Beata Paxford fears that the rules governing insurance intermediaries in Poland may not have achieved the EC’s aims of a level playing field

Following the provisions of the Directive 2002/92/EC on insurance mediation, Poland implemented an act relating to insurance intermediaries in 2003. Now that the act is nearly five years old, it is perhaps an appropriate time to review its role.

The EC Directive on insurance intermediaries emphasised the necessity for a free performance of insurance activities in the EU.

‘The coordination of national provisions on professional requirements and registration of persons taking up and pursuing the activity of insurance mediation’ (point 8 of the preamble of the directive) was supposed to unify the market for insurance services and let insurance intermediaries from different EU countries freely pursue their practice across all member states. As underlined in point 5 of the preamble: ‘However, there are still substantial differences between the national provisions, which create barriers to the taking up and pursuit of the activities of insurance and reinsurance intermediaries in the internal market.’

Freedom of services within insurance mediation can be construed as a key factor of the directive. However, there are some differences between the assumptions and aims of the directive and its functioning in Poland.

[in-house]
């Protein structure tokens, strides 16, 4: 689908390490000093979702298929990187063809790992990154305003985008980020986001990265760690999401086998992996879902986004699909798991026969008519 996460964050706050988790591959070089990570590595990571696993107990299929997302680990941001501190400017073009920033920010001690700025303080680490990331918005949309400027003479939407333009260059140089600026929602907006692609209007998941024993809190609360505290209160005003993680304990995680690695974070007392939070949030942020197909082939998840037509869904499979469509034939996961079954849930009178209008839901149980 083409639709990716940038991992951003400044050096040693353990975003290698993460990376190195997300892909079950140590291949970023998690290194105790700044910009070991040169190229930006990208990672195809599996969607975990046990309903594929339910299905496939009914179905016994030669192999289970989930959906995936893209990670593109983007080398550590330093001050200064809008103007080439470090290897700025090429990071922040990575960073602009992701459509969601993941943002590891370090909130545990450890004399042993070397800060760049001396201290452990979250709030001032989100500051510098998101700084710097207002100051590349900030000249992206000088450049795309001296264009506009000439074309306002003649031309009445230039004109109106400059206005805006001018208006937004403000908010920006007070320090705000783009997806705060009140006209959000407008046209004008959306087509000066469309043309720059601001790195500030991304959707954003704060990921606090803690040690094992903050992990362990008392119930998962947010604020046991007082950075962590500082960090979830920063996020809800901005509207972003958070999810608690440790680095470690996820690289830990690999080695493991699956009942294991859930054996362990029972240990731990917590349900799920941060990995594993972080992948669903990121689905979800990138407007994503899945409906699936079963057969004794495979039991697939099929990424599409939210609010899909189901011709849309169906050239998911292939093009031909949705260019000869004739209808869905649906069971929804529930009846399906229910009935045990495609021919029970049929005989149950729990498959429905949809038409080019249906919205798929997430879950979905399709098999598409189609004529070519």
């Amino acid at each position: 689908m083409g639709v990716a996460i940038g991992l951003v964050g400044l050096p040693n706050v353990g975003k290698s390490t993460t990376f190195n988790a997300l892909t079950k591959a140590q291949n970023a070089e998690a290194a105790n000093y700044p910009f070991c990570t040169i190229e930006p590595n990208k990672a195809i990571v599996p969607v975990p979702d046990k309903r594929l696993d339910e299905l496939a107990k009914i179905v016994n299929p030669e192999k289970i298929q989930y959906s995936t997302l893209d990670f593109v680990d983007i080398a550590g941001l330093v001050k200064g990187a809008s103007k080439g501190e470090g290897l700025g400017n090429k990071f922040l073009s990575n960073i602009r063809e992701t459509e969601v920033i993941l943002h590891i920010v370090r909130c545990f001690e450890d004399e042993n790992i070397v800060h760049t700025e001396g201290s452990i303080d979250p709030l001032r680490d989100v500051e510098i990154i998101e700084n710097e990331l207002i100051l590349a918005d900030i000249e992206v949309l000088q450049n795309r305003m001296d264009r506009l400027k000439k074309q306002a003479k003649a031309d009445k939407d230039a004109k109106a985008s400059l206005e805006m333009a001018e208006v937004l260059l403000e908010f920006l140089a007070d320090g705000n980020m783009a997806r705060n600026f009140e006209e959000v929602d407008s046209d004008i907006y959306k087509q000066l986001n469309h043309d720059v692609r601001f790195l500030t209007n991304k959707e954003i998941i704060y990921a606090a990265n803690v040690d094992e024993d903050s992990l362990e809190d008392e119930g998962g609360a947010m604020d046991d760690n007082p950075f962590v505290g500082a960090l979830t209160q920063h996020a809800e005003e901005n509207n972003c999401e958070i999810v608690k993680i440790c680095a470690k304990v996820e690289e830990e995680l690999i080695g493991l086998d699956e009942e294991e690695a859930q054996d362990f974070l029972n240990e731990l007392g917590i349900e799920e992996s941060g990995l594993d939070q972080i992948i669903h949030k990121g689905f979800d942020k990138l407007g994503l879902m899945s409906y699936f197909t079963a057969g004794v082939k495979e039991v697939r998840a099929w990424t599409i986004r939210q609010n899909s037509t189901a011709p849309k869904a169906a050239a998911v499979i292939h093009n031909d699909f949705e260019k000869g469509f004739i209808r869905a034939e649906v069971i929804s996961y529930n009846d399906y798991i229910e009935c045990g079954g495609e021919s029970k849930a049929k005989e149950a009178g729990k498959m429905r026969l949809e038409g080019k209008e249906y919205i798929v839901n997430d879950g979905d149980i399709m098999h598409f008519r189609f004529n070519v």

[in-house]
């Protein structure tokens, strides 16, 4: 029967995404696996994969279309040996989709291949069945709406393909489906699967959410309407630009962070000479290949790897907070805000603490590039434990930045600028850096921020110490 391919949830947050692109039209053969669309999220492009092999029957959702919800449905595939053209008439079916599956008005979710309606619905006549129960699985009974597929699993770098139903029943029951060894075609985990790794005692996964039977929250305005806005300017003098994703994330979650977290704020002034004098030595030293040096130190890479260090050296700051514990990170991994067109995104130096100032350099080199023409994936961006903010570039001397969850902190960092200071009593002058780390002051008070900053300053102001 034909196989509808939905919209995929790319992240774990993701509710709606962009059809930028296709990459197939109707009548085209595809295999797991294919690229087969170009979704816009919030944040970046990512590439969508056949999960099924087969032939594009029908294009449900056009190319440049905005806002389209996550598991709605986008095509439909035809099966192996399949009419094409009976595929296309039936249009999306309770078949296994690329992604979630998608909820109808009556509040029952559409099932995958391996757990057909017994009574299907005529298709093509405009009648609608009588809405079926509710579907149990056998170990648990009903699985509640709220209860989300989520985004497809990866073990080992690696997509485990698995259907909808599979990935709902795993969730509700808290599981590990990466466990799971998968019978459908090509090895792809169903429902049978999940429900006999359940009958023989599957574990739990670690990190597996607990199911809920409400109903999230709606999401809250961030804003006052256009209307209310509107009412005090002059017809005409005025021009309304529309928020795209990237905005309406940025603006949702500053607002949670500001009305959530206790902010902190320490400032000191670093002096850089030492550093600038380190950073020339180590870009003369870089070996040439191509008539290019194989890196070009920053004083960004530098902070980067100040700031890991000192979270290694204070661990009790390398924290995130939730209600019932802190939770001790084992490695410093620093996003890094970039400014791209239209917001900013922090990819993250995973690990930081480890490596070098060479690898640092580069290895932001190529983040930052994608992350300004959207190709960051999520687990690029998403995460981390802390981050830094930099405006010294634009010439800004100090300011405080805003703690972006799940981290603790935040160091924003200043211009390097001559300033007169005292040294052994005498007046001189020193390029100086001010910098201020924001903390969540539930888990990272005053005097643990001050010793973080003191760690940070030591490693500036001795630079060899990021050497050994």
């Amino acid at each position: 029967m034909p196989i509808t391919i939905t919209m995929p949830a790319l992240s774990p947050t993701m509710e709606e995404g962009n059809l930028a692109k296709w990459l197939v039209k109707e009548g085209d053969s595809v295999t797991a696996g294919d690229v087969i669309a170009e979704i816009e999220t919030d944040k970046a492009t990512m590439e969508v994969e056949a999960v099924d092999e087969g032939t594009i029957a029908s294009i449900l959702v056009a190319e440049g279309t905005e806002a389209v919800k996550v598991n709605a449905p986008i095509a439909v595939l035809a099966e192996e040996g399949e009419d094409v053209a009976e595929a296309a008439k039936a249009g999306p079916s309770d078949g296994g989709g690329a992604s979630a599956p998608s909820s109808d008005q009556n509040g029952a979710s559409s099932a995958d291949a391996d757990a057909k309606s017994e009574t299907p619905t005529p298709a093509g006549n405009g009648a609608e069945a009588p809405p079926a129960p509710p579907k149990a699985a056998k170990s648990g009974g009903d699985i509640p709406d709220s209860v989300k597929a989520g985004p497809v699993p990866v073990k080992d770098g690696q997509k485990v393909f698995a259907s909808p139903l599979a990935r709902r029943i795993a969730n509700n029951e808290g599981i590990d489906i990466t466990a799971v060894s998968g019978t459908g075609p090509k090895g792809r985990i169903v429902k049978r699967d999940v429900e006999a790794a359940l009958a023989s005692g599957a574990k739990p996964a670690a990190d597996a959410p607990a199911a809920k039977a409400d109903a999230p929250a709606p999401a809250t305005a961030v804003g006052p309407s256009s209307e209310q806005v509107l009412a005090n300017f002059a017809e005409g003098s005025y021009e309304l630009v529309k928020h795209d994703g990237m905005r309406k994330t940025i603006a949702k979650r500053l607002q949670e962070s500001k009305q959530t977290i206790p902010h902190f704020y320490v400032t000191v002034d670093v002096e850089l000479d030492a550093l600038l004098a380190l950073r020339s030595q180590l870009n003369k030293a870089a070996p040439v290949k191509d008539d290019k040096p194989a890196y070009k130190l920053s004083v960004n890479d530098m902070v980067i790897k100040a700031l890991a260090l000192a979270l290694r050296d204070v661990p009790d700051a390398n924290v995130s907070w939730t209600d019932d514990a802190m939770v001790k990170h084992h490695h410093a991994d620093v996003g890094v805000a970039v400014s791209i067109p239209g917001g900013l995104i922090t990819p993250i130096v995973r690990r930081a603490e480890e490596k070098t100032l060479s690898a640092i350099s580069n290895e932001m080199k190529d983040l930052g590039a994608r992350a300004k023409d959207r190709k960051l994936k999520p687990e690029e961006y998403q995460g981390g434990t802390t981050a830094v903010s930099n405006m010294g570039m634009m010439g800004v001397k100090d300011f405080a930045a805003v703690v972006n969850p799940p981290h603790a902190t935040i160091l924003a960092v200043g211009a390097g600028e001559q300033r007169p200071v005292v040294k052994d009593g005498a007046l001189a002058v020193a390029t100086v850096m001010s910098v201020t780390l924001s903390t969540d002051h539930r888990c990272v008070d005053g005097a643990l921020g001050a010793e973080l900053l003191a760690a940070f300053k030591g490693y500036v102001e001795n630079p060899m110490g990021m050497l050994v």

The directive defined the ‘insurance intermediary’ as any natural or legal person who commences or conducts an activity of insurance mediation for remuneration. Furthermore, the directive introduced the term of a ‘tied insurance intermediary’, who conducts the activity for the benefit and on behalf of one or more insurance companies. What is worth mentioning is that the directive does not divide the insurance intermediary into additional categories; the Polish act does.

According to the Polish act, the profession of insurance intermediary is divided into two: insurance brokers and insurance agents. The main difference is their legal status and the legal basis of conducting their activity.

Insurance agents are entrepreneurs (hence natural persons or firms that are not categorised as legal persons who conduct a business activity) who conduct an agency activity based on an agreement between the agent and an insurance company. Thus, a principal-agent relationship is created, which is mainly governed by the provisions of the Civil Code, not by the act itself. The agents must be registered in the register of insurance agents. The insurance company will be liable for any damage caused by the action of the agent in connection with its insurance activities if the agent was acting for the benefit of the company. However, if an agent acts for the benefit of more than one insurance company (a so-called ‘multi-agent’), the agent will be liable for the damage under civil liability cover.

Insurance brokers are defined as natural or legal persons who have permission to conduct an activity of insurance brokerage issued by the applicable supervisory body (in Poland the Financial Supervision Commission) and who are entered in the register of insurance brokers. Insurance brokers have to have civil liability cover in respect of their activities in Poland and other EU member states. They can perform their activities in other EU member states providing that they are registered in their member state.